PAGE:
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New Mexico State University

New Mexico State University

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New Mexico State's School of Social Work receives $200,000 for training project

Continued employee training for contract agencies that work with families and children in New Mexico will be the focus of a $200,000 grant awarded to the New Mexico State University School of Social Work by the New Mexico Children, Youth and Families Department (CYFD).

ticultural Family-Centered Training Project will include 33 days of training across the state for agencies that support safe and stable families, said Pat Sandau-Beckler, an associate professor of social work at New Mexico State and principal investigator for the project.

Children, Youth and Families is the state agency responsible for child protective services and other services that promote and support families.

The project started in January and continues through August, Sandau-Beckler said. "We plan to host many speakers who will discuss a variety of topics in the field," she said. Topics will include family reunification, family treatment for sexual abuse, brief solution-focused family interventions, home observation skills with young children, fostering cultural responsiveness and working with families affected by substance abuse.

Some of the featured speakers for the workshops are Insoo Kim Berg, author of "Building Solutions in Child Protective Services," whose presentation will center on brief solution-focused family intervention; Rita Rivera, a therapist, whose cultural responsiveness presentation is based on the New York Times best-selling book "The Four Agreements" by don Miguel Ruiz; and Cloe Madanes, director of Family Therapy Institute in Washington, D.C., and author of five books on strategic family therapy with families where sexual abuse has occurred.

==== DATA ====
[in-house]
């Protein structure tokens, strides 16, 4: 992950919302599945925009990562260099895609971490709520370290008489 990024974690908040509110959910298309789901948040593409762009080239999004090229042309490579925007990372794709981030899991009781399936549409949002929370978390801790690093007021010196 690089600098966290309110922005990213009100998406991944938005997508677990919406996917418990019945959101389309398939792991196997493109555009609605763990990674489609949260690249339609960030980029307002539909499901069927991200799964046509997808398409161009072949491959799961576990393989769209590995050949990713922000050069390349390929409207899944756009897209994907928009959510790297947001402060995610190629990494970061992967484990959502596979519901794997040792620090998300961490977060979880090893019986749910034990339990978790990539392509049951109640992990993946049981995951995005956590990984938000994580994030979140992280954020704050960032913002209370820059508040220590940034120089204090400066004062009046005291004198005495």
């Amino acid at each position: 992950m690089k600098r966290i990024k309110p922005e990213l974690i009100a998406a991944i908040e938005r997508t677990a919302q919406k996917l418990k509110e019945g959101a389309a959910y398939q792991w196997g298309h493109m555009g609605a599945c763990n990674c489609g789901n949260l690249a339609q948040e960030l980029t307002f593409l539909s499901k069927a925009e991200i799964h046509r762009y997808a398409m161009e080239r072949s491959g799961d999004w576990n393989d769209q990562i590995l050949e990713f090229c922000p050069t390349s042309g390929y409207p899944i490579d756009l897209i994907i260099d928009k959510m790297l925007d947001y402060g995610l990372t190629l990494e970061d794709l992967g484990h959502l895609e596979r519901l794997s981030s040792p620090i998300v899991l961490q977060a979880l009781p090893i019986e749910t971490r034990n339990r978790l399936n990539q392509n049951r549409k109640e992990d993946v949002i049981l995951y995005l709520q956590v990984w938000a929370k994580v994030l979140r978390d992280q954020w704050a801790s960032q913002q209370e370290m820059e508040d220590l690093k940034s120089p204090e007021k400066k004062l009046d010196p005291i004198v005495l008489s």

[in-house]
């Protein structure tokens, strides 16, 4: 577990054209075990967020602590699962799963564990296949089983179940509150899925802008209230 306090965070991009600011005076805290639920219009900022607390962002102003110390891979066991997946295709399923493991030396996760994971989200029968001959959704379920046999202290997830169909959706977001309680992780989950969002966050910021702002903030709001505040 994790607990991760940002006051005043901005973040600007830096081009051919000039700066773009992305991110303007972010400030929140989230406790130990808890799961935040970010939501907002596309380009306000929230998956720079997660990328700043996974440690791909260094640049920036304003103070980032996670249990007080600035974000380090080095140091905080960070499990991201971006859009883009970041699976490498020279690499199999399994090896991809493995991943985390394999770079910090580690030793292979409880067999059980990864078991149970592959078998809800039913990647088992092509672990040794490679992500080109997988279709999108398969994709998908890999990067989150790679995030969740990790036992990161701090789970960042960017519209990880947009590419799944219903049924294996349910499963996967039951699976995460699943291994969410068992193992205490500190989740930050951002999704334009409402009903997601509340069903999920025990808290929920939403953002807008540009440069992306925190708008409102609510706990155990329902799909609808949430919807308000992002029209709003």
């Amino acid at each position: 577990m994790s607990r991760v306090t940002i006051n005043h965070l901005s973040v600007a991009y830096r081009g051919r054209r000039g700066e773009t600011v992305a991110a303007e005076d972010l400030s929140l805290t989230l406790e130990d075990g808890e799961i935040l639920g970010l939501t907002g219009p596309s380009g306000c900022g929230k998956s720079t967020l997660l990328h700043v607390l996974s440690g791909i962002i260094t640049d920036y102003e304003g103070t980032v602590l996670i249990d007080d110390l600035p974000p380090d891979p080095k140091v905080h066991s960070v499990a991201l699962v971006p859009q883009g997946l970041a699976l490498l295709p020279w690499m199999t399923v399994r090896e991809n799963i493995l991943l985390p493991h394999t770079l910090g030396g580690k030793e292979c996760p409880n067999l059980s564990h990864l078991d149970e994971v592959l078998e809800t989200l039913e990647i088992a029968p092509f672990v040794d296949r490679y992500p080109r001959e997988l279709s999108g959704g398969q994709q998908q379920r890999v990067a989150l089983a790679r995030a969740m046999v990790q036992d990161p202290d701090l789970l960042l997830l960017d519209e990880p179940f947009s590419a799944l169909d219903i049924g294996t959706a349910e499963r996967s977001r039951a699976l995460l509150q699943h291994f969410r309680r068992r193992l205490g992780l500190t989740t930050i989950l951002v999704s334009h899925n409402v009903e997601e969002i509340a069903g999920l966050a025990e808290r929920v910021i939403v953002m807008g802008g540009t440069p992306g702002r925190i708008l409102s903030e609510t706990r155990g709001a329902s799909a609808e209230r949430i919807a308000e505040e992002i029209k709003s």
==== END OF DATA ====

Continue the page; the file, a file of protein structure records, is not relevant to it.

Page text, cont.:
"This training is for the employees of projects that are contracted out by CYFD to various organizations across the state. Some of the workshops also include CYFD protective service workers and representatives of community social service programs," Sandau-Beckler said.

Some of the organizations that will benefit from the program are Families Youth Inc. in Las Cruces, the Border Area Mental Health Center in Silver City, the University of New Mexico Health Sciences Center's Program for Young Children and the Ramah Navajo School Board.

This training project is helping to meet the goals of the School of Social Work, Sandau-Beckler said.

"This training is all about family-centered practice in multicultural settings," she said. "This is part of the collaborative process to support and empower families. We are really committed to both the development of social workers in the field and the families they will serve through improved practice."

Julie M. Hughes
Feb. 11, 2002